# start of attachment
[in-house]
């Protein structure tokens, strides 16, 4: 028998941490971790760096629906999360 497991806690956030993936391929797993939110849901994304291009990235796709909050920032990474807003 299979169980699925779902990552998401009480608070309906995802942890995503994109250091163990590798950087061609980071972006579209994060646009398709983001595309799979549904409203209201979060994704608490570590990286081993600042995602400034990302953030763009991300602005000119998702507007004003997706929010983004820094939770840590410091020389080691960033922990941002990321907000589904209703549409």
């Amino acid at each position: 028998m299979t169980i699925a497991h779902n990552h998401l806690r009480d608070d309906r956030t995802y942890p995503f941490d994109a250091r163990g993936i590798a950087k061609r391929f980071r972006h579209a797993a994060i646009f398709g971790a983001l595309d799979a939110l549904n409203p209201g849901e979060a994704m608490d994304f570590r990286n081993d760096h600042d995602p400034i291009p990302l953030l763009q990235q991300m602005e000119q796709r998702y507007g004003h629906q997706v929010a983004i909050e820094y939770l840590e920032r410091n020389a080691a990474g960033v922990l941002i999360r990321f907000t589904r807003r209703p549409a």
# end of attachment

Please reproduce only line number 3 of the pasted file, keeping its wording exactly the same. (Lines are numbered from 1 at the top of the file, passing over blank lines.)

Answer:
């Amino acid at each position: 028998m299979t169980i699925a497991h779902n990552h998401l806690r009480d608070d309906r956030t995802y942890p995503f941490d994109a250091r163990g993936i590798a950087k061609r391929f980071r972006h579209a797993a994060i646009f398709g971790a983001l595309d799979a939110l549904n409203p209201g849901e979060a994704m608490d994304f570590r990286n081993d760096h600042d995602p400034i291009p990302l953030l763009q990235q991300m602005e000119q796709r998702y507007g004003h629906q997706v929010a983004i909050e820094y939770l840590e920032r410091n020389a080691a990474g960033v922990l941002i999360r990321f907000t589904r807003r209703p549409a």